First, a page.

Sunday, June 5, 2016

Chases in The Adventures of Indiana Jones

In a pursuit, there are the chased and the chaser; in The Adventures of Indiana Jones, the terms are Leader and Follower, respectively.  Distance is measured in units of 25 feet called Areas.  The Referee's Screen presents a table that converts miles-per-hour into areas-per-turn in increments of 10 mph.  (A Turn is five seconds.)

In any given turn, the distance of the Leader from the Follower equals the Follower's Chase Rate subtracted from the Leader's Chase Rate.  The Leader has a number of Areas as a Head Start.  The sum of the Leader's speed and Head Start is his or her Chase Rate for the first turn of the chase; the Follower's Chase Rate equals his or speed.  To determine Chase Rate on subsequent turns, for both Leader and Follower, speed is added to the prior turn's Chase Rate.

According to the rules:
It doesn't matter if your characters are using cars, horses, or their own feet in a chase.  You run chases the same way for all three.
Despite this assertion, the rules primarily address vehicle chases.  Vehicles have the following specifications:  Acceleration, Breaking, Maximum Speed, Redline Speed, Turn Speed, and Vehicle Rating.  If a vehicle tries to turn when in excess of its Turn Speed, the driver must make a Movement Check.  If successful, the turn is accomplished without incident; if unsuccessful, “your character loses control and has an accident.”  The vehicle's speed is added to an accident roll.  Results on the Accident Table range from 'skid' to 'flip and roll'.  When a vehicle travels faster than its Redline Speed, the driver's Movement Rating is halved.  Vehicle Rating “is a measure of a vehicle's durability.”

If light damage is inflicted upon a vehicle, its “Maximum Speed is reduced by 10 mph.”  If a vehicle suffers medium damage, “The vehicle's speed is cut to half of its normal Maximum Speed.”  When a vehicle takes serious damage, it “stalls out and [slows] to a complete stop.”

The Adventures of Indiana Jones has a Chase Flow Chart (presented above).  It consists of twenty-five circles identified by letters A through Z (with the exception of O).  Twenty-one of the circles represent intersections, three represent Hazards, and one is a dead end.  The Hazard Table is shown below; however, the rules state, “The Referee may also create his own Hazards.”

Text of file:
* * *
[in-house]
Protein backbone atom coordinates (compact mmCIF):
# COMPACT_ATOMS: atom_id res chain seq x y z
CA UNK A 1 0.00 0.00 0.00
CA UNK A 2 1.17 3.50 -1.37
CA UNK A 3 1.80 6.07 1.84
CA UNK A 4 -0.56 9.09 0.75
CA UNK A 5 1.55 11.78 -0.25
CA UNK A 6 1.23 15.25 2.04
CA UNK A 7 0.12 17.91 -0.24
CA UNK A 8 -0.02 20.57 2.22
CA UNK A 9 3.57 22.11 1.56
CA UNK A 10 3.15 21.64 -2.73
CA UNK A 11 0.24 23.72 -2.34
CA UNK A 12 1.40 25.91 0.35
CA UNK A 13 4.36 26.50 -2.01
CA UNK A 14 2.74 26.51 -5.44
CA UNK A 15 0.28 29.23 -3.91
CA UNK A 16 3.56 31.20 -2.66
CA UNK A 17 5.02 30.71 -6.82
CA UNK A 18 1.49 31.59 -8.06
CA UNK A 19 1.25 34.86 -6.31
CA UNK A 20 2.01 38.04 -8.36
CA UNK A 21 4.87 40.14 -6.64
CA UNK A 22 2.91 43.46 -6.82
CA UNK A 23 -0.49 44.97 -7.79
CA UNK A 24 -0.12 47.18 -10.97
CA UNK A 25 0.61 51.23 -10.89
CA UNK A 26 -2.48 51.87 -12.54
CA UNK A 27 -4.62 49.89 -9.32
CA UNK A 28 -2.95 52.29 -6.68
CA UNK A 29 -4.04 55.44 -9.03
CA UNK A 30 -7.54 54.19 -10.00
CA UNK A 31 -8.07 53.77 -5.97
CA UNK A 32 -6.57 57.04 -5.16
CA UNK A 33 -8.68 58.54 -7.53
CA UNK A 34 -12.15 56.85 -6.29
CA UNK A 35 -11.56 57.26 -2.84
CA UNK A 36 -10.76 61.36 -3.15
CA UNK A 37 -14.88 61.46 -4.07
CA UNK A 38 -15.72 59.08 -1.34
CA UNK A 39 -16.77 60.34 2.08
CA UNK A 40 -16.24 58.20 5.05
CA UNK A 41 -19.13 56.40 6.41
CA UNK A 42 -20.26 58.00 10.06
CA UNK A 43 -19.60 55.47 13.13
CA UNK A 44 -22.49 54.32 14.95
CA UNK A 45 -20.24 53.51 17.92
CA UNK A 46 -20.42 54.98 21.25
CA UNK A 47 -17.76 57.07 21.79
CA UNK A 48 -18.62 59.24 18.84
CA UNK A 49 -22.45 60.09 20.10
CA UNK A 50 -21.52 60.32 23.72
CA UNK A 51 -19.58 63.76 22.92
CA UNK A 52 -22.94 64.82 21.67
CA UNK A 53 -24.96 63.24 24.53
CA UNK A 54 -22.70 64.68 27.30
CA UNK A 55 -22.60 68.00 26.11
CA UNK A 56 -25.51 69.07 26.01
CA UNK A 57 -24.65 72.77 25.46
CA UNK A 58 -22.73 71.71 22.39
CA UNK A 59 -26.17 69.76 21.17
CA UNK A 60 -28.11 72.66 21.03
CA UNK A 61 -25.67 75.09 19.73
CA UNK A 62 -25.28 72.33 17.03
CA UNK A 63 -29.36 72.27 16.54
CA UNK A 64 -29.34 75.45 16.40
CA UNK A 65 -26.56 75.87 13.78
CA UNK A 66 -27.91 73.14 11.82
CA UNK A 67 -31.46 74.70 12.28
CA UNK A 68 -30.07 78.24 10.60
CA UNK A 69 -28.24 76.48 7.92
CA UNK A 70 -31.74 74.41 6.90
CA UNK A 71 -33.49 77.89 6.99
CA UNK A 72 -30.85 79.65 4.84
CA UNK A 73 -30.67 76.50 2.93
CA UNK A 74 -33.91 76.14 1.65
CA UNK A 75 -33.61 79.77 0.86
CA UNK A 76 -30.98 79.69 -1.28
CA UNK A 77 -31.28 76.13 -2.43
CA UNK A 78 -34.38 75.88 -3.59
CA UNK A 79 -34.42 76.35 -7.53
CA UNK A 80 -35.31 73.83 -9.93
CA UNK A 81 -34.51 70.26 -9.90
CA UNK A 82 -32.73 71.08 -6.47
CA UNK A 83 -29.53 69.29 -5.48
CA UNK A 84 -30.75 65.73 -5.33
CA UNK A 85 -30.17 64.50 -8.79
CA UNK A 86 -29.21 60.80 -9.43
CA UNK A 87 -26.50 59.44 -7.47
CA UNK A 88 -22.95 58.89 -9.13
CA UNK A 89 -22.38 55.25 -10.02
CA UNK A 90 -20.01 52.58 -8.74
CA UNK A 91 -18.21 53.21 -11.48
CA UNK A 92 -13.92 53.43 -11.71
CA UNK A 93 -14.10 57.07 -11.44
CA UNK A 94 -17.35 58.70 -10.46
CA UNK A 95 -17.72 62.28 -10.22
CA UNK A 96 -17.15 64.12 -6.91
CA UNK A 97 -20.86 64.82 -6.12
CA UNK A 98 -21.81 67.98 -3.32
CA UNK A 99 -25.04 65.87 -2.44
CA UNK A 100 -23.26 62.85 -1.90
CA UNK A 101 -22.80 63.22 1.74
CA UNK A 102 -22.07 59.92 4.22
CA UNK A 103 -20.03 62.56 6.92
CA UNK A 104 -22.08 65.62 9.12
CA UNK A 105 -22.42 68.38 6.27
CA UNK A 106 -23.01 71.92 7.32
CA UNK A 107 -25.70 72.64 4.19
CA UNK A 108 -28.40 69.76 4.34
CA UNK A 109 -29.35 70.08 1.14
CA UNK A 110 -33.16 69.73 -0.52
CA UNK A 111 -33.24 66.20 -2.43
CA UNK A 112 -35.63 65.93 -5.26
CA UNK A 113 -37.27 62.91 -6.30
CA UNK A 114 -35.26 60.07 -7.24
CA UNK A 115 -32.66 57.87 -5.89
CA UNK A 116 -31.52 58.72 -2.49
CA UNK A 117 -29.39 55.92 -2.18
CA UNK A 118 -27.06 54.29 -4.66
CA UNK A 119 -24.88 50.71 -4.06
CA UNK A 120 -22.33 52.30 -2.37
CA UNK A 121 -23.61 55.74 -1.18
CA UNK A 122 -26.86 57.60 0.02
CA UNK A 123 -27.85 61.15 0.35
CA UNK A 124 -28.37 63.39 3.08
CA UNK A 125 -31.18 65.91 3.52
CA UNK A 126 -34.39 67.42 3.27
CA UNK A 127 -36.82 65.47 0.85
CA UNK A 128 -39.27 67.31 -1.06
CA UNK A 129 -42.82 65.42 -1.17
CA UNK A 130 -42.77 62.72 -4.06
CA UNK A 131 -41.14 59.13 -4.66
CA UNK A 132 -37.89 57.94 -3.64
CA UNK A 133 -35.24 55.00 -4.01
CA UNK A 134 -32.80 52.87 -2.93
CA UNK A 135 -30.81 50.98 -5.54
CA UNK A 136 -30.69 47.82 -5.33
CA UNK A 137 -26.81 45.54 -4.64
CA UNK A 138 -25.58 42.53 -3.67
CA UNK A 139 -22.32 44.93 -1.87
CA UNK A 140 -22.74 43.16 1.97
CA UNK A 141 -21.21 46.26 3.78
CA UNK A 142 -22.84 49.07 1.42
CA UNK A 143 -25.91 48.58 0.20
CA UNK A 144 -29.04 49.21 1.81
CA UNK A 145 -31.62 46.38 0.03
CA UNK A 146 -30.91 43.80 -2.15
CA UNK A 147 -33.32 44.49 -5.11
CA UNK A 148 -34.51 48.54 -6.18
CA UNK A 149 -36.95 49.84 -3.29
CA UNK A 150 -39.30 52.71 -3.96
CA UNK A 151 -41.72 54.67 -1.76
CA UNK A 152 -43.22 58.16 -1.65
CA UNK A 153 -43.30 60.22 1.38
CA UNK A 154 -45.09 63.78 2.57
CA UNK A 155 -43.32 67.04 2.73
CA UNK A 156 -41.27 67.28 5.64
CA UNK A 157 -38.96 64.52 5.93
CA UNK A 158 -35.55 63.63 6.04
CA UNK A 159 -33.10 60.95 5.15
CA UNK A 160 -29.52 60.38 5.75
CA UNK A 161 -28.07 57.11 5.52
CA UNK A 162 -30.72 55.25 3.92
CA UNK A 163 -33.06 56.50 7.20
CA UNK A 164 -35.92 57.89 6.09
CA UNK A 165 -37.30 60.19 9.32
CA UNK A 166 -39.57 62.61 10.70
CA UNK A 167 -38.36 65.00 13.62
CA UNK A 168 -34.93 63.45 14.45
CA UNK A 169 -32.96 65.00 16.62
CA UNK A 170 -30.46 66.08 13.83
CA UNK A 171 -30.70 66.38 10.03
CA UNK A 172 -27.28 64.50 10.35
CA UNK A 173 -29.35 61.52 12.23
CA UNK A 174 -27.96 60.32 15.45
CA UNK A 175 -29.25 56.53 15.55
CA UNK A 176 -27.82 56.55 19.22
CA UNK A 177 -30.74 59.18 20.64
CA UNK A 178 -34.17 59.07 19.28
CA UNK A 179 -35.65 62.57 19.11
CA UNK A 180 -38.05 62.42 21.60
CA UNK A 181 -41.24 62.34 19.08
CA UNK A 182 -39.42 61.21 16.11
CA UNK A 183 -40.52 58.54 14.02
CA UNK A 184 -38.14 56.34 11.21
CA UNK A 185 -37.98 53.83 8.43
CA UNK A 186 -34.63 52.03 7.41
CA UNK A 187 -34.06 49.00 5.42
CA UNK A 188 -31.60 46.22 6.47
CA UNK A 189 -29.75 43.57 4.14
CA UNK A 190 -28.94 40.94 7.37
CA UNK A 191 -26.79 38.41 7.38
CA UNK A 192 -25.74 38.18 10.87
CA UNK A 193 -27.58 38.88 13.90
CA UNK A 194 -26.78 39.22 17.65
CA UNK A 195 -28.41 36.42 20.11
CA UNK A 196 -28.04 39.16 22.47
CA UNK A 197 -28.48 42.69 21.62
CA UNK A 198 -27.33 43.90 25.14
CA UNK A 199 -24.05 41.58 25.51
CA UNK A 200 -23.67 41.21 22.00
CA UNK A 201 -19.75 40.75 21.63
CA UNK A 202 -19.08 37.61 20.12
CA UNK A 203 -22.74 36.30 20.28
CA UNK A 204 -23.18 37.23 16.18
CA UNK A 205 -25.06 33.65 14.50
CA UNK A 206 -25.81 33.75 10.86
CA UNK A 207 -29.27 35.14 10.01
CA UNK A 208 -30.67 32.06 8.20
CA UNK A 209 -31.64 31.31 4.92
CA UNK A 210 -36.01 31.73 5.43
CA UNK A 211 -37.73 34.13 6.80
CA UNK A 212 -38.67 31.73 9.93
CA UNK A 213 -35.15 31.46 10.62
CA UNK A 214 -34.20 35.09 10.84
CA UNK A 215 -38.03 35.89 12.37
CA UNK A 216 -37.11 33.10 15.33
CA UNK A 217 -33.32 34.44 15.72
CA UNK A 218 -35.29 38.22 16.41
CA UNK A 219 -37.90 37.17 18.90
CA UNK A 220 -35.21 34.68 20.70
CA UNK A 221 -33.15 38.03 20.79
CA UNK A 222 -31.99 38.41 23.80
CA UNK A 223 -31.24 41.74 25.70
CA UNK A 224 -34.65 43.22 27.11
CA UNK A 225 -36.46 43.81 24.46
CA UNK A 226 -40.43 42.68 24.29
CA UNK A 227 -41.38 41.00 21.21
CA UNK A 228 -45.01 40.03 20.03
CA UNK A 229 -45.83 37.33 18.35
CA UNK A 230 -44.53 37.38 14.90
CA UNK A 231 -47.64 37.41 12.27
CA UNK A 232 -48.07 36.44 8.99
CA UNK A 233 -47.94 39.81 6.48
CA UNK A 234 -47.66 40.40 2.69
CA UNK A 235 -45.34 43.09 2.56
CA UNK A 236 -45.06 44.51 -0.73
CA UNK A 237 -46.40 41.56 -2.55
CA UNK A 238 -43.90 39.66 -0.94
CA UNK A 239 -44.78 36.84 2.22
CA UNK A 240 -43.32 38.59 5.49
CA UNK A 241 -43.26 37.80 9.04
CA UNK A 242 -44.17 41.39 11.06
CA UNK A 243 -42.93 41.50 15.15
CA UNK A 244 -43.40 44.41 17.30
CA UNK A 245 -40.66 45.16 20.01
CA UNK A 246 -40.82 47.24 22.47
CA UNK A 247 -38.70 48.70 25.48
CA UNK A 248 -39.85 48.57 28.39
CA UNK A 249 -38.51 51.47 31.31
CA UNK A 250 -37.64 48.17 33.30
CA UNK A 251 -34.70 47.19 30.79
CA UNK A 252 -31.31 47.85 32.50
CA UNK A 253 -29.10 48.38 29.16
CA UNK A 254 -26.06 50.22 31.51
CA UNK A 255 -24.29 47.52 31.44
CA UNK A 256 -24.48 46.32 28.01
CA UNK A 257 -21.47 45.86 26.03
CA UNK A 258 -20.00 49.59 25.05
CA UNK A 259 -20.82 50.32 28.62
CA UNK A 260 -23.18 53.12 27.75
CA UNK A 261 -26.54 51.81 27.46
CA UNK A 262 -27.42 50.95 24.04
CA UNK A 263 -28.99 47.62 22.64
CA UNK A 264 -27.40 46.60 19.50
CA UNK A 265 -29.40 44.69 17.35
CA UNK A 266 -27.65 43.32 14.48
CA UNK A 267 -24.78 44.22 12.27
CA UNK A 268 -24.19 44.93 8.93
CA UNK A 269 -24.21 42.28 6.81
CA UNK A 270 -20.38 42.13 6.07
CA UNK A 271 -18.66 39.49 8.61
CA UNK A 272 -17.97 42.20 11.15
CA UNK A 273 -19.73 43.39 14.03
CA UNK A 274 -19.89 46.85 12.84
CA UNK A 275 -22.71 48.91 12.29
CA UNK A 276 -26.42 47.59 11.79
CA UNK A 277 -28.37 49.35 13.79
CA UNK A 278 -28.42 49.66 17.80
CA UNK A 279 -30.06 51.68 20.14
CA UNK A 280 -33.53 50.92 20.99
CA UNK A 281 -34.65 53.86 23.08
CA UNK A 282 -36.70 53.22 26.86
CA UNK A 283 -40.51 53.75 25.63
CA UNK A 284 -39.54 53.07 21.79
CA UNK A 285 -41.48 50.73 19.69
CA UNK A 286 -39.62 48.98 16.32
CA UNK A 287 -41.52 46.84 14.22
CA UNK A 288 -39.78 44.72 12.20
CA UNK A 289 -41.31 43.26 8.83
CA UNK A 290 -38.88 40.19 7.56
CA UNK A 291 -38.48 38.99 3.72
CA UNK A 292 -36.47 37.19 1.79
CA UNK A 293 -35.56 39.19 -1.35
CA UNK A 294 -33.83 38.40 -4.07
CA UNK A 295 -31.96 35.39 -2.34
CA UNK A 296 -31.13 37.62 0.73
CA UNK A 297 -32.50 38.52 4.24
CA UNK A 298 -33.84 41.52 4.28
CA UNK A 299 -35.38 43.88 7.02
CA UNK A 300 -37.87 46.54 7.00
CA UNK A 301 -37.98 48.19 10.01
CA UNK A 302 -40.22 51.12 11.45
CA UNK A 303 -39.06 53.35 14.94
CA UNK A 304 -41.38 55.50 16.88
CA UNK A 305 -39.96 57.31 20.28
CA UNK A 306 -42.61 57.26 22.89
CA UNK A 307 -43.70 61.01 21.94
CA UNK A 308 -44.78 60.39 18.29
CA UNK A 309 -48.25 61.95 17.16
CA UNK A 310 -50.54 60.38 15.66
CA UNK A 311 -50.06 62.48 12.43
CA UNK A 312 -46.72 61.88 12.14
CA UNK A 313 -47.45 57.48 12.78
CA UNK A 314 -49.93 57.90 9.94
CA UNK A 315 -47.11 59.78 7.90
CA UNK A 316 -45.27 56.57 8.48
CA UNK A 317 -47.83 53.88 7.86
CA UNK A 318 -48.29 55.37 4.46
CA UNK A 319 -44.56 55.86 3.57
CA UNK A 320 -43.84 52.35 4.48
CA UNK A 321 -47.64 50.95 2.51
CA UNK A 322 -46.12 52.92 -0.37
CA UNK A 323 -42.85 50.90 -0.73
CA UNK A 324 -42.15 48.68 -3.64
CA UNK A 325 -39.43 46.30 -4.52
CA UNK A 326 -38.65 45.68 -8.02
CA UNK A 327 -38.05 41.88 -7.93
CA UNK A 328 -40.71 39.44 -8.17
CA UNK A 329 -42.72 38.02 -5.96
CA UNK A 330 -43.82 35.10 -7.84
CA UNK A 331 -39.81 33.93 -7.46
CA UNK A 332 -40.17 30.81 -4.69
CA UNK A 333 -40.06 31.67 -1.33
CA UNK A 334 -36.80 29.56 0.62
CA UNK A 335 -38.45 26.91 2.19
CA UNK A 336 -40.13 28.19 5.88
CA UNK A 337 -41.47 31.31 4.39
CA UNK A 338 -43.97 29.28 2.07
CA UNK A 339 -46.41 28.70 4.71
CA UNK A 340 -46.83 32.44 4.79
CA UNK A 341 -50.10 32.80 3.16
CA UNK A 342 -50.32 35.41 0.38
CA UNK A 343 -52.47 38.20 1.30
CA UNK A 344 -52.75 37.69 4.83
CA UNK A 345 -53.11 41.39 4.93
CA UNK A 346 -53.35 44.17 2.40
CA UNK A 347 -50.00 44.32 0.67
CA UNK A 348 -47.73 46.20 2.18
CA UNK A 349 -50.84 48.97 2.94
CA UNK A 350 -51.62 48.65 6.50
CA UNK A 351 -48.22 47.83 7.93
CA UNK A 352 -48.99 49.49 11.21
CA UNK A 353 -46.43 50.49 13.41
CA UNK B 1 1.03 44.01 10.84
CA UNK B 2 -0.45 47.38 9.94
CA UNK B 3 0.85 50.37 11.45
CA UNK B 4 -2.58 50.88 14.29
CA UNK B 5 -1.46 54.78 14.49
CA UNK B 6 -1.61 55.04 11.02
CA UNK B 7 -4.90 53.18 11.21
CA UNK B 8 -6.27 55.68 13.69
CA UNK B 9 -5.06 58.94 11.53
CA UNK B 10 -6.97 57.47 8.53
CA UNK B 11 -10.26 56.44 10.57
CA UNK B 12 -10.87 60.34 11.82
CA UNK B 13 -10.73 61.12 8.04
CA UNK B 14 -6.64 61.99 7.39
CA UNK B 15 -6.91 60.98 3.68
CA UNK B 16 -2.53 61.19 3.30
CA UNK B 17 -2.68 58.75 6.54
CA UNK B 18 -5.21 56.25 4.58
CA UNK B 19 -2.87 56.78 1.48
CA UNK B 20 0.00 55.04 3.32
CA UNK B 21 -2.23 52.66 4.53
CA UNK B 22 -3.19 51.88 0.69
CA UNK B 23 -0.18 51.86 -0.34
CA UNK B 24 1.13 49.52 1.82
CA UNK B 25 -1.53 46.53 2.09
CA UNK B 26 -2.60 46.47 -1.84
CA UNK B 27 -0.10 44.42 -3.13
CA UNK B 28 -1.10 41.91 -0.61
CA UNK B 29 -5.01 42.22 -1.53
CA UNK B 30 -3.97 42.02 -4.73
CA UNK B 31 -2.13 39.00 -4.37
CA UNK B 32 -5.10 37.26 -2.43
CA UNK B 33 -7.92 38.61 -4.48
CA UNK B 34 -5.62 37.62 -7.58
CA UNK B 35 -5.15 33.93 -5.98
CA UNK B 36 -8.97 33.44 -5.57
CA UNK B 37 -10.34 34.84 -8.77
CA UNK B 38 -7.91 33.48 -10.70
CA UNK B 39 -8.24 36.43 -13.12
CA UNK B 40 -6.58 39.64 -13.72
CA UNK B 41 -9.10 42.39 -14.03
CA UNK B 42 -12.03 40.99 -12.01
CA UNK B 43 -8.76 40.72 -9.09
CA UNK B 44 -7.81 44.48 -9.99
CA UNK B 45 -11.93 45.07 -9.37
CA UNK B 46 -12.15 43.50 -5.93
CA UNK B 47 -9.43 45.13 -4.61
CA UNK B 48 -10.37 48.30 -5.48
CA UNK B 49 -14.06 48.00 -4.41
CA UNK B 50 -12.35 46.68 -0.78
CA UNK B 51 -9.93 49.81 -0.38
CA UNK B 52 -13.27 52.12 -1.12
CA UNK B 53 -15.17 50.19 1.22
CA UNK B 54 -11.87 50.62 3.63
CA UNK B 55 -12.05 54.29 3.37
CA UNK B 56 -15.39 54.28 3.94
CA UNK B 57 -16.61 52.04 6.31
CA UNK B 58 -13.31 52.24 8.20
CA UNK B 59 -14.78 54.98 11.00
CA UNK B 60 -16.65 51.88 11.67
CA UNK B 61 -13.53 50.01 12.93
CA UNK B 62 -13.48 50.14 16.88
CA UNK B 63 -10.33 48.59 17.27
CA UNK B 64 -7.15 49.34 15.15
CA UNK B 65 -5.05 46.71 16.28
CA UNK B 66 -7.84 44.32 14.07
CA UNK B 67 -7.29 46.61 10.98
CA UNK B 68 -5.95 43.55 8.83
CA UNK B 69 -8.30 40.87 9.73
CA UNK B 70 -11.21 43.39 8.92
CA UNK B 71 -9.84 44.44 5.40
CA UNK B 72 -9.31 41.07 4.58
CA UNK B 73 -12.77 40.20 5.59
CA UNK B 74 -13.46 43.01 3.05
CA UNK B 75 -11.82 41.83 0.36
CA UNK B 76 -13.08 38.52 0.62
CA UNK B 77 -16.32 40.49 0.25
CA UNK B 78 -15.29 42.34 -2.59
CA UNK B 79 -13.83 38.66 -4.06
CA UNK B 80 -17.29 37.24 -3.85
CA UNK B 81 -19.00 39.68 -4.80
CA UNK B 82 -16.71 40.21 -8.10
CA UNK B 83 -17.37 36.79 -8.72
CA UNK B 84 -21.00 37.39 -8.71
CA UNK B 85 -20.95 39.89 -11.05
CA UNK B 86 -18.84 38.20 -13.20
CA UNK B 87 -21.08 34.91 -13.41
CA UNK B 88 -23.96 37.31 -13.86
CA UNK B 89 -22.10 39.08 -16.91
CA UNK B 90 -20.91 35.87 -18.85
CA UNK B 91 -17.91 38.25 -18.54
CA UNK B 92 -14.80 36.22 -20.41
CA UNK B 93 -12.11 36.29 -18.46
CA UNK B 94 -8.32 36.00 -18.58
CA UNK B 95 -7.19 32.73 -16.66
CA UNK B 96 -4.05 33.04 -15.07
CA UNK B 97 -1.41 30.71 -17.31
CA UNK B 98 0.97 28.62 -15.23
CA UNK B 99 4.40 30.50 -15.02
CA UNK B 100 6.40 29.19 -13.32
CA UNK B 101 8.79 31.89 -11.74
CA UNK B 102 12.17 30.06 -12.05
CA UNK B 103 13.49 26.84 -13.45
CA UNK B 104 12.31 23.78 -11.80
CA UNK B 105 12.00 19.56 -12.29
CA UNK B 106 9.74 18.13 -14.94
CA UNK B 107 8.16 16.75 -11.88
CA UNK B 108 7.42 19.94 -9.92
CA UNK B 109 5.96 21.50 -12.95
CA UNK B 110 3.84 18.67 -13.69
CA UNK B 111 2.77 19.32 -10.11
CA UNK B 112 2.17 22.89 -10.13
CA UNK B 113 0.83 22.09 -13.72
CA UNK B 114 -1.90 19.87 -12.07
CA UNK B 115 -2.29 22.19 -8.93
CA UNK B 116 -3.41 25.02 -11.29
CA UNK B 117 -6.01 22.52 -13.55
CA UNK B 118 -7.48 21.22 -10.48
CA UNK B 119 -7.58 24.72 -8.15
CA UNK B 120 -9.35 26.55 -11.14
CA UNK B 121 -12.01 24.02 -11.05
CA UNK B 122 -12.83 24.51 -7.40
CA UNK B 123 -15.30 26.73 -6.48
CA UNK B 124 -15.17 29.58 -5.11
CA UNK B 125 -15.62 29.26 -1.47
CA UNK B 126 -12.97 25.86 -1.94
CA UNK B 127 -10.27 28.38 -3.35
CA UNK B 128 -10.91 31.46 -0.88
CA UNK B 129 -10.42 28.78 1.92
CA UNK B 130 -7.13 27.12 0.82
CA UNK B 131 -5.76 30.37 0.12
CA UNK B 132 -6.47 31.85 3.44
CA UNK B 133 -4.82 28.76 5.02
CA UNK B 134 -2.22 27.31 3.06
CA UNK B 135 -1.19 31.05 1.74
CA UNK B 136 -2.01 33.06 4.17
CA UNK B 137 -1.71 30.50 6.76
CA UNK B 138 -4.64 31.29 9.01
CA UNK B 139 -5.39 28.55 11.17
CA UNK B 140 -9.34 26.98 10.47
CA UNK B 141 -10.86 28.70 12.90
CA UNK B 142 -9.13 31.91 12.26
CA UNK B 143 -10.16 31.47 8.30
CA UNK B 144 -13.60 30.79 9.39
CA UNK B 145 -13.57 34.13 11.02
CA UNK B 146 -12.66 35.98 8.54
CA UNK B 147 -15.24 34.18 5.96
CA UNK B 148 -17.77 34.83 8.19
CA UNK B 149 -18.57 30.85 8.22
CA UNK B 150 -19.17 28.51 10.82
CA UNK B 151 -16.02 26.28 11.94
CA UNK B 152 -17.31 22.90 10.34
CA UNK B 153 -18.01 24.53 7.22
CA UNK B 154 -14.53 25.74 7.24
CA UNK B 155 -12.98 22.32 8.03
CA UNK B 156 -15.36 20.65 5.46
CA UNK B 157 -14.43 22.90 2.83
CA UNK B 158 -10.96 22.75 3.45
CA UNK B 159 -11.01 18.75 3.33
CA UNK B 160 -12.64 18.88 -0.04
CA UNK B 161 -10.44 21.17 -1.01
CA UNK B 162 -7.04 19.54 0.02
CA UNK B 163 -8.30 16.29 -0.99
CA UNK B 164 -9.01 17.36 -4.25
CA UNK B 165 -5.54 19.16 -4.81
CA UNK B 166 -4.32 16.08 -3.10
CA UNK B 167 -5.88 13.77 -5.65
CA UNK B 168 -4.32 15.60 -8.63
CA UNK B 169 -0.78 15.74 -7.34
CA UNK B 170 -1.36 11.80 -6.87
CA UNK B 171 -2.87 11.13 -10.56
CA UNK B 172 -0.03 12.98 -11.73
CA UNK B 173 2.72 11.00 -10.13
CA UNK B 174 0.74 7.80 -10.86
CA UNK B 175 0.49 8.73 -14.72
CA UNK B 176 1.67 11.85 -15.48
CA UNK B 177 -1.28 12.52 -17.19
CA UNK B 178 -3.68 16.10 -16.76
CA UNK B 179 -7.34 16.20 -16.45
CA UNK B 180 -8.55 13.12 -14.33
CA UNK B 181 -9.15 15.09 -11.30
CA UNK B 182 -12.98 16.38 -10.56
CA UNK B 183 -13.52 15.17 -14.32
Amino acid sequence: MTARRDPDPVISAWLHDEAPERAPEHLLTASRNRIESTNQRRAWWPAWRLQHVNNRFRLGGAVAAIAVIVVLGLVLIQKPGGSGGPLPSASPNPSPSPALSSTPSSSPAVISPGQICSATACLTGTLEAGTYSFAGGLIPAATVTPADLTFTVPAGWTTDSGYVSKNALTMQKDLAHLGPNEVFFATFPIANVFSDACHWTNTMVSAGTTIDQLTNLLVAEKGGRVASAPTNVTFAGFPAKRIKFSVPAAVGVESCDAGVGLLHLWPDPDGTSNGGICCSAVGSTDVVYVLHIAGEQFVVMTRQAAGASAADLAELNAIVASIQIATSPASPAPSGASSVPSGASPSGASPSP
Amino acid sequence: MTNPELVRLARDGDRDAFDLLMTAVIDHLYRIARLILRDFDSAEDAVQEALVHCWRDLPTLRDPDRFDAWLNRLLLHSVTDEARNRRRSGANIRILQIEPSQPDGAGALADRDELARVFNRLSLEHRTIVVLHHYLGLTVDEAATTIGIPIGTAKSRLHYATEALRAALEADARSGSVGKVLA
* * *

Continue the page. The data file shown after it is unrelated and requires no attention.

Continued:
Ten of the circles are numbered, permitting a 'starting' circle to be determined by rolling 1d10.  If the Leader is attempting to reach a specific location, that location is also determined by rolling 1d10 (rerolling if the starting circle number results).  The Chase Flow Chart is not shown to the players.  When a player character is the Leader and he (or she) is attempting to reach a specific location, the Referee should announce which direction the character should take at a given intersection if the character “is pretty familiar with the area...”  If the character “is only slightly familiar with the area,” then an Instinct Check must be made at each intersection.  Of course, this is dependent upon the Referee realizing the ideal route.  What's the best way to get from 9(X) to 2(C)?  A random direction is rolled for an NPC Leader not headed for a specific location.  If the difference in Areas between the Leader and Follower exceeds the number listed between two linked circles, then the Follower loses sight of the Leader.

The Judge's Survival Pack includes additional rules and material regarding chases.

First, there are five more Chase Flow Charts:  one for “citystreets,” one for countryside, and three for buildings (“mainfloor,” “midfloor,” and rooftop).  Additionally, there are Hazard tables for “countryroad” (with results like blow out, cloud of dust, and bridge out!) and buildings (with results like loose carpet, cleaning lady, and “laundry in hall”).  (Incidentally, The Fourth Nail Adventure Pack includes several Chase Flow Charts, including charts that represent Barcelona.)

Second, chase participants can attempt “shortcuts.”  With a successful Movement Check, the character gains “spaces” (either 2, 4, or 6).  Although unstated, I suspect that for vehicle chases, “space” means Area and for foot chases, “space” refers to Square (i.e., five feet).

Lastly, the Judge's Survival Pack provides rules for stunting.  For “wild car chases,” characters can do things like attempt “skid turns and bootleg 180 degree turns” (succeed with a Movement Check or else roll on the Accident Table) or jump an obstacle (“there must be a ramp in front of the obstacle, the driver must be going Redline speed, and he must make a Movement check at × ½”).  Rules are also supplied “for overcoming obstacles in a foot race.”  For instance, actions such as “Sliding, Swinging, Vaulting, and Tackling require a Movement check at × ½ to maintain control and not get hurt.”  Another rule helpfully explains, “Walking a ledge, Jumping High, and Controlling a fall may require a normal Movement check or one at ×½ or ×¼ depending on how difficult the situation is.”  So, in short, engaging in a Movement 'stunt' may require a (possibly modified) Movement Check.


1 comment:

  1. Google led me here when I was looking for more information about the "Robinsport Chase Flow Chart" in D&D module DA4, The Duchy of Ten. It looks like a few year after the Indiana Jones game, TSR reused the same flowchart for the D&D module. Though in the module the chart is also used for general city navigation as well as chases.

    You gave more information about actually using the flowchart than the D&D module did! Thank you!